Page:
TWO “fatigued and fractured” bolts in a Pacific National freight train caused a locomotive fire at Cardiff that left emergency crews unable to respond for at least an hour because of live overhead power lines.
The 19mm diameter bolts securing an oil filter tank failed about 5am on April 4, 2016, causing the locomotive to catch fire shortly before entering Cardiff railway station, an Australian Transport Safety Bureau investigation report released on Thursday found.
Pacific National has halved its bolt replacement regime from two years to one after the bureau found two of 10 oil filter tank cover bolts failed because of fatigue and overload fractures linked to incorrect tensioning.
The resulting fire, which the two train crew could not contain, forced the driver to stop the train 250 metres north of the station only minutes before crew evacuated, and an engine exploded, while NSW Fire and Rescue called for power lines to be isolated.
The fire stopped a passenger train from passing the burning locomotive and passengers were forced to leave the train for alternative transport.
Overhead wiring was not isolated until 6.35am. More than three hours after the fire was first reported, it was finally extinguished.
An investigation found the fire ignited when the failed bolts loosened the oil filter tank cover, allowing high pressure oil to escape and come in contact with hot engine components.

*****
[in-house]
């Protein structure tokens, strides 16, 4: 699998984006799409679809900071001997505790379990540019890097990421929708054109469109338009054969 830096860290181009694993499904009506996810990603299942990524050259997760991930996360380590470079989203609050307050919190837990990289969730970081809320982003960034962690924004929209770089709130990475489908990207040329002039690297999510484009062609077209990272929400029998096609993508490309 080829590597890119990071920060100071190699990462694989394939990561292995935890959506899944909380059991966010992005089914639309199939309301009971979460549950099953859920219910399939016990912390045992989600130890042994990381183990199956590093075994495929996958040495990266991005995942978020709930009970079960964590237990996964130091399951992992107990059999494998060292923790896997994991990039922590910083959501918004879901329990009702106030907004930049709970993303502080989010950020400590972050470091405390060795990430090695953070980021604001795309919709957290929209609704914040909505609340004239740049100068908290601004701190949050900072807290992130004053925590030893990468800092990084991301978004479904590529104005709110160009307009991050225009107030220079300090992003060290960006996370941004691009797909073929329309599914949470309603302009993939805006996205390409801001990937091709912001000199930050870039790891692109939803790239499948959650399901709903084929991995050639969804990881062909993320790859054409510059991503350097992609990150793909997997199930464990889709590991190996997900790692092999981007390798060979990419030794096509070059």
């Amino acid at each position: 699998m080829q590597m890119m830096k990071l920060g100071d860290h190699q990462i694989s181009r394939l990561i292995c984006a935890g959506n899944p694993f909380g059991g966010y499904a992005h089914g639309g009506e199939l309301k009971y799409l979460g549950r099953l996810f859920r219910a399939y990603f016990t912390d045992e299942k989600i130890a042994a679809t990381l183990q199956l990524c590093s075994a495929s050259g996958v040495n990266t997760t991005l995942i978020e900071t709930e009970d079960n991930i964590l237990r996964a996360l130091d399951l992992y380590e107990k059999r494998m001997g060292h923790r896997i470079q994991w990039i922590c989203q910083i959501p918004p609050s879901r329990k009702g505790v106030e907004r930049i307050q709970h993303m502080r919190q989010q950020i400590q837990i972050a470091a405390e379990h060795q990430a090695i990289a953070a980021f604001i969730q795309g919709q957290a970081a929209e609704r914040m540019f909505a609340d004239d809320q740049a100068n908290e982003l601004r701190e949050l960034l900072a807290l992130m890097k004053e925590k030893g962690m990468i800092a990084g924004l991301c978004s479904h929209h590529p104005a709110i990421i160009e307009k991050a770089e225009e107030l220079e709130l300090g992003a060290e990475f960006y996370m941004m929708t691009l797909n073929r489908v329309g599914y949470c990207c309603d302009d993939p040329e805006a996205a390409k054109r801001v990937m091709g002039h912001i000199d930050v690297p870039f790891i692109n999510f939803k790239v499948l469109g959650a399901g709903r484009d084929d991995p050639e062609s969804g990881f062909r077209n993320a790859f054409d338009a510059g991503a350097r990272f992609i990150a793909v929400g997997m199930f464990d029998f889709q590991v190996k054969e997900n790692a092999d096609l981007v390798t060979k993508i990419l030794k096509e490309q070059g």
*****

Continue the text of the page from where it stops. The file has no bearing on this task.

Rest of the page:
The tank, which is part of the engine’s lubricating oil system, normally contains 1500 litres of oil. There was about 800 litres of oil in the system after the incident.
In response to the incident Pacific National said it developed a bolt tightening and removal procedure; reduced bolt replacement frequency to 12 months and retrofitted a guard in the relevant locomotives to minimise the risk of oil escaping from the filter tank and coming into contact with hot engine components.
A bureau report said correct tensioning of bolts could be “a critical aspect of ensuring equipment functions as designed”.
“Operators should ensure their safety management systems provide appropriate procedures for bolt inspection and tensioning where there is a risk of equipment failure, especially when the consequence can escalate to fire,” the bureau said.